The United States and China are reopening high-level trade negotiations in early October in Washington D.C. According to CCTV, Chinese Vice Premier Liu He had a phone call on Thursday morning with U.S. Trade Representative Robert Lighthizer and Treasury Secretary Steven Mnuchin and agreed to hold the 13th U.S.-China high-level trade talks in early October. The Wall Street Journal also said that the U.S. confirmed the phone call and that a high-level meeting will take place in Washington D.C. in several weeks.
Washington and Beijing are pressing each other in a bid to clinch a more favorable deal for themselves. The U.S. warned of raising the tariffs on Chinese imports worth 250 billion U.S. dollars by 5 percentage points to 30 percent starting from October 1. China is also demanding an immediate withdrawal of Washington’s retaliatory tariffs and sanctions on Huawei.
“If I wanted to do nothing with China, our stock market would be 10,000 points higher than it is right now, but somebody had to do this,” said President Donald Trump, claiming that China has been taking away 500 billion dollars from the U.S. every year in the form of theft of intellectual property. The U.S. president made a case for the necessity of tariff increase, saying that the U.S. has reaped tens of billions of dollars from China, but the American imports have hardly or only marginally risen in prices as China is paying it either mostly or entirely. “If they want to make a deal, then we’ll make a deal. If they don’t want to make a deal, that’s fine. They are having one of the worst (economy) on record. If I were them, I would want to make a deal,” Trump added.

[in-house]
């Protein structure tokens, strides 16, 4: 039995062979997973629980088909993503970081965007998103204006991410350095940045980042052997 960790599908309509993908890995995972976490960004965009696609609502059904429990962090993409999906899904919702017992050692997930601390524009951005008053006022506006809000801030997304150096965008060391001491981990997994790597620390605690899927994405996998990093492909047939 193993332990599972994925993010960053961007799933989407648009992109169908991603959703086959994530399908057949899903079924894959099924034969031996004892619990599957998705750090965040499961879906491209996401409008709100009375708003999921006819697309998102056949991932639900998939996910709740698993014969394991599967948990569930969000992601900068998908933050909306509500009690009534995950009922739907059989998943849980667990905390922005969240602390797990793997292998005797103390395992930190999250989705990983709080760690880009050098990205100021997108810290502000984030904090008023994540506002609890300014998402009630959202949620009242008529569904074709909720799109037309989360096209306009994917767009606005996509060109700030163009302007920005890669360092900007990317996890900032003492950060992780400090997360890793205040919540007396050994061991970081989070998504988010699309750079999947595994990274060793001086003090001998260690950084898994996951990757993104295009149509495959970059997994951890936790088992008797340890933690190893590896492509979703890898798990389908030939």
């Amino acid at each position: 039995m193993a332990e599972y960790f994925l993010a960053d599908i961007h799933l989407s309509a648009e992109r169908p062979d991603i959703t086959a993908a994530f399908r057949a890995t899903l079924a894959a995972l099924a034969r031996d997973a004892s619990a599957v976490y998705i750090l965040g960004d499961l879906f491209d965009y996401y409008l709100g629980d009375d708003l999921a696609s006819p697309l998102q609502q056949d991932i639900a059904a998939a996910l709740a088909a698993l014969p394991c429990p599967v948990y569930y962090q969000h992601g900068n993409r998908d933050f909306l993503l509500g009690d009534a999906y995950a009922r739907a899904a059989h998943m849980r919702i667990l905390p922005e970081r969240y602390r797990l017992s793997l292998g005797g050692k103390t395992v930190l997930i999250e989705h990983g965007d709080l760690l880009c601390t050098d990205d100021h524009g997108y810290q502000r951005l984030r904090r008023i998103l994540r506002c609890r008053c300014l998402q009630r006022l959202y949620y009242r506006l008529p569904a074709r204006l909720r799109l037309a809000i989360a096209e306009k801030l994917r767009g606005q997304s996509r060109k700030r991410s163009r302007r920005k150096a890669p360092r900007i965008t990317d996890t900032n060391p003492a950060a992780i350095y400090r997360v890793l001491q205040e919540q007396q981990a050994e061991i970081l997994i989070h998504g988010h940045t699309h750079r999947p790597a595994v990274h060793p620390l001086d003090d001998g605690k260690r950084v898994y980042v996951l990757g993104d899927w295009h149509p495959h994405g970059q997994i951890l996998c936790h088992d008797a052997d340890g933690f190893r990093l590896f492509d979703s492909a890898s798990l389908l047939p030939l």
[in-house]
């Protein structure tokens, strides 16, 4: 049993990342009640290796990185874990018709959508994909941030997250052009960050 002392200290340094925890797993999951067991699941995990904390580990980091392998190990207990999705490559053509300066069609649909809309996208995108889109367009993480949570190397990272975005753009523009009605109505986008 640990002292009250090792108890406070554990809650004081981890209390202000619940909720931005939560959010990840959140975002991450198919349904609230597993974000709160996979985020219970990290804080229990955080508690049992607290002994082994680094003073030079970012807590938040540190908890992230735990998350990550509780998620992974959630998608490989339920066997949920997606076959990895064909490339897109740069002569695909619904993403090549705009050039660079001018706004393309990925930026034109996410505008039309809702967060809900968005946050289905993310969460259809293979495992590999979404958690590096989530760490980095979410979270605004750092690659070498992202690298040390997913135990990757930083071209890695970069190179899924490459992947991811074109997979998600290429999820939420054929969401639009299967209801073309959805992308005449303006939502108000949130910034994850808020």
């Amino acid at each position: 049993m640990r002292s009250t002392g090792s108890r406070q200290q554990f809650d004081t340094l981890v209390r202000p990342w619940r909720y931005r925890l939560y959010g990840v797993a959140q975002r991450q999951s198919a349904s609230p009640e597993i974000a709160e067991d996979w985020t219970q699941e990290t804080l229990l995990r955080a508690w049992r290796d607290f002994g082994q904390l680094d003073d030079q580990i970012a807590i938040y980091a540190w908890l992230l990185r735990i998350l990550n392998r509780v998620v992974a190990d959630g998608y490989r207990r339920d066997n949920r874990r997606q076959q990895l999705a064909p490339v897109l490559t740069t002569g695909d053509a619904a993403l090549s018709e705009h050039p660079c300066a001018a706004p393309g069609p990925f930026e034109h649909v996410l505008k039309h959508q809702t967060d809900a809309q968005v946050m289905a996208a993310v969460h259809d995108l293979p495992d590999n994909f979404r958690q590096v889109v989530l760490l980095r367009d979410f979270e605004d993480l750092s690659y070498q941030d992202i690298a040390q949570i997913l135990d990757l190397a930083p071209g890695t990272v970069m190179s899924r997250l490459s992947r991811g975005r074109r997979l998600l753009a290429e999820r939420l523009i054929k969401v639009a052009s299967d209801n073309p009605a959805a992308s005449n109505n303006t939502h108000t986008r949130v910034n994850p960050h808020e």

“It has not been a player that we want to discuss,” President Trump said about Huawei, labeling it as “a national security concern.” Behind such a remark is detected an intention to lift the sanctions on Huawei depending on China’s attitude at the negotiation table. According to Reuters, U.S. prosecutors have asked to disqualify former deputy attorney general James Cole, a Huawei defense attorney, from the litigation case on Iran’s sanctions violation, citing “irresolvable conflicts of interest.”
It appears that the friction will further intensify between the two countries in early October on pending issues such as China’s theft of intellectual property, provision of subsidies for its state-run corporations, and forced transfers of technology. The Wall Street Journal analyzed that Washington is waiting to see what Beijing has to offer for the negotiation table. Some experts are expecting that they might reach a “small deal” whereby China makes an additional purchase of American agriculture produces and the U.S. lifts sanctions off Huawei.
As both parties are willing to fight prolonged battle, pundits say that the on-going trade war might continue until after the presidential elections in the U.S., which will take place in November next year. Citibank issued a report and predicted that the two nations won’t be able to reach a deal before the elections. However, John Stoltzfus, Oppenheimer Asset Management chief investment strategist, said in an interview with CNBC that “there would likely be a deal before February.”
Yong Park email@example.com